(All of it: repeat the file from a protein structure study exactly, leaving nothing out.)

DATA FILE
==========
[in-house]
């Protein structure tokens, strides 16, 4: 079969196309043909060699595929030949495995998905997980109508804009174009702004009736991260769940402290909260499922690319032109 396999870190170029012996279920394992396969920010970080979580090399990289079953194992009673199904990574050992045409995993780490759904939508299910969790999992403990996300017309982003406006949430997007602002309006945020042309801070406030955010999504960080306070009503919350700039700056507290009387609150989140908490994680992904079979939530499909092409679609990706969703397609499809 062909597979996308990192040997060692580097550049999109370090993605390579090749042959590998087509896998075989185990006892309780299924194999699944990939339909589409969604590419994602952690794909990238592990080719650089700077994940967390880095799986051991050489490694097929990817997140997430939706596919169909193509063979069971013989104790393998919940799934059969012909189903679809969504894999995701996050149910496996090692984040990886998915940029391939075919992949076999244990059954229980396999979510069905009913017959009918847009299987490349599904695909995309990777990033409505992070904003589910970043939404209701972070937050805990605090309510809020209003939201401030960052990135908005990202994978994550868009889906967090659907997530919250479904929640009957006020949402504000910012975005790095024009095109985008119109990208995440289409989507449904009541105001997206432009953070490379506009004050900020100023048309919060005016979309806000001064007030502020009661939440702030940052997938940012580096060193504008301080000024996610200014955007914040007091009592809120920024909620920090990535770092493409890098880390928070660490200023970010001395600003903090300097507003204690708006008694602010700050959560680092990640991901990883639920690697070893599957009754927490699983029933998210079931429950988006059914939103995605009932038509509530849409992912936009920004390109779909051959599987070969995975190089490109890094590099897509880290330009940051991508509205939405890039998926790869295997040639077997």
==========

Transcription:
[in-house]
């Protein structure tokens, strides 16, 4: 079969196309043909060699595929030949495995998905997980109508804009174009702004009736991260769940402290909260499922690319032109 396999870190170029012996279920394992396969920010970080979580090399990289079953194992009673199904990574050992045409995993780490759904939508299910969790999992403990996300017309982003406006949430997007602002309006945020042309801070406030955010999504960080306070009503919350700039700056507290009387609150989140908490994680992904079979939530499909092409679609990706969703397609499809 062909597979996308990192040997060692580097550049999109370090993605390579090749042959590998087509896998075989185990006892309780299924194999699944990939339909589409969604590419994602952690794909990238592990080719650089700077994940967390880095799986051991050489490694097929990817997140997430939706596919169909193509063979069971013989104790393998919940799934059969012909189903679809969504894999995701996050149910496996090692984040990886998915940029391939075919992949076999244990059954229980396999979510069905009913017959009918847009299987490349599904695909995309990777990033409505992070904003589910970043939404209701972070937050805990605090309510809020209003939201401030960052990135908005990202994978994550868009889906967090659907997530919250479904929640009957006020949402504000910012975005790095024009095109985008119109990208995440289409989507449904009541105001997206432009953070490379506009004050900020100023048309919060005016979309806000001064007030502020009661939440702030940052997938940012580096060193504008301080000024996610200014955007914040007091009592809120920024909620920090990535770092493409890098880390928070660490200023970010001395600003903090300097507003204690708006008694602010700050959560680092990640991901990883639920690697070893599957009754927490699983029933998210079931429950988006059914939103995605009932038509509530849409992912936009920004390109779909051959599987070969995975190089490109890094590099897509880290330009940051991508509205939405890039998926790869295997040639077997």